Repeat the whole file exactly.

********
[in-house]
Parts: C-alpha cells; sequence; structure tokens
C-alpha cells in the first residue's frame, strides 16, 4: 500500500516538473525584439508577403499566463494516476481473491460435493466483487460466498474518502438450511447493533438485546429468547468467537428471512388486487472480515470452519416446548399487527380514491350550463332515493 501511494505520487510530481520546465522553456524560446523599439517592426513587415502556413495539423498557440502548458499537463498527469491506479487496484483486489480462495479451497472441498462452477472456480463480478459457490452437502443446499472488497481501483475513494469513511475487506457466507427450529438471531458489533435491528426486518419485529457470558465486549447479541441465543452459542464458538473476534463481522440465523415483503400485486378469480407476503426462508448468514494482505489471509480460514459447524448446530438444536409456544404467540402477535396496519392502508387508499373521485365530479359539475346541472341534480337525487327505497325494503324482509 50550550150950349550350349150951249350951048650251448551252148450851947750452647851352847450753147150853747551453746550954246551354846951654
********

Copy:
[in-house]
Parts: C-alpha cells; sequence; structure tokens
C-alpha cells in the first residue's frame, strides 16, 4: 500500500516538473525584439508577403499566463494516476481473491460435493466483487460466498474518502438450511447493533438485546429468547468467537428471512388486487472480515470452519416446548399487527380514491350550463332515493 501511494505520487510530481520546465522553456524560446523599439517592426513587415502556413495539423498557440502548458499537463498527469491506479487496484483486489480462495479451497472441498462452477472456480463480478459457490452437502443446499472488497481501483475513494469513511475487506457466507427450529438471531458489533435491528426486518419485529457470558465486549447479541441465543452459542464458538473476534463481522440465523415483503400485486378469480407476503426462508448468514494482505489471509480460514459447524448446530438444536409456544404467540402477535396496519392502508387508499373521485365530479359539475346541472341534480337525487327505497325494503324482509 50550550150950349550350349150951249350951048650251448551252148450851947750452647851352847450753147150853747551453746550954246551354846951654